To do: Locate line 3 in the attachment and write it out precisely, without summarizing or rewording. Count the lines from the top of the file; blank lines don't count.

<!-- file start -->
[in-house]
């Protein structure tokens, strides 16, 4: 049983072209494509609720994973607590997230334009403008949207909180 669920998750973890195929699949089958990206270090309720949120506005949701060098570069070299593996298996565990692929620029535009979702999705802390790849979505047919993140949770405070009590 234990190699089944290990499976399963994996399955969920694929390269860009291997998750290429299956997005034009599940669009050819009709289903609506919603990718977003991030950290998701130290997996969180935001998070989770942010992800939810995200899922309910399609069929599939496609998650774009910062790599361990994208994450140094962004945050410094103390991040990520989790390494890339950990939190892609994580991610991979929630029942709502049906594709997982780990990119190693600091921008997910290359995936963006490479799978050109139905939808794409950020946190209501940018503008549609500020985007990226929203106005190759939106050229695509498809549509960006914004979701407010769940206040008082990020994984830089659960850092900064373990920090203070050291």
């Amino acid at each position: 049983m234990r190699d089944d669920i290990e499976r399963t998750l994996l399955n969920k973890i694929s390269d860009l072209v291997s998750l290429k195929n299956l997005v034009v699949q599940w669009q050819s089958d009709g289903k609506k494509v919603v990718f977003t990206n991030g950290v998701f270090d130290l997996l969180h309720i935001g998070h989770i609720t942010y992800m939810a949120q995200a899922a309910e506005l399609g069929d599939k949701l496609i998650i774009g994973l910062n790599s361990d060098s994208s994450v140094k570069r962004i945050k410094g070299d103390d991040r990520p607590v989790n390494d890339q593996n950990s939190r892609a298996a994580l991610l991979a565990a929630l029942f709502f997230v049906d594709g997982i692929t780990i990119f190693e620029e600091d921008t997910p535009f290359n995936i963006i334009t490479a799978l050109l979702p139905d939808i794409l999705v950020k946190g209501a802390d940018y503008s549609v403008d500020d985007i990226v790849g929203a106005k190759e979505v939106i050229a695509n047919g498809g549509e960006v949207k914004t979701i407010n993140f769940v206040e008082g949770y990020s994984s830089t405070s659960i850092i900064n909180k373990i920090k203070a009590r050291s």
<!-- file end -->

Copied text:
């Amino acid at each position: 049983m234990r190699d089944d669920i290990e499976r399963t998750l994996l399955n969920k973890i694929s390269d860009l072209v291997s998750l290429k195929n299956l997005v034009v699949q599940w669009q050819s089958d009709g289903k609506k494509v919603v990718f977003t990206n991030g950290v998701f270090d130290l997996l969180h309720i935001g998070h989770i609720t942010y992800m939810a949120q995200a899922a309910e506005l399609g069929d599939k949701l496609i998650i774009g994973l910062n790599s361990d060098s994208s994450v140094k570069r962004i945050k410094g070299d103390d991040r990520p607590v989790n390494d890339q593996n950990s939190r892609a298996a994580l991610l991979a565990a929630l029942f709502f997230v049906d594709g997982i692929t780990i990119f190693e620029e600091d921008t997910p535009f290359n995936i963006i334009t490479a799978l050109l979702p139905d939808i794409l999705v950020k946190g209501a802390d940018y503008s549609v403008d500020d985007i990226v790849g929203a106005k190759e979505v939106i050229a695509n047919g498809g549509e960006v949207k914004t979701i407010n993140f769940v206040e008082g949770y990020s994984s830089t405070s659960i850092i900064n909180k373990i920090k203070a009590r050291s």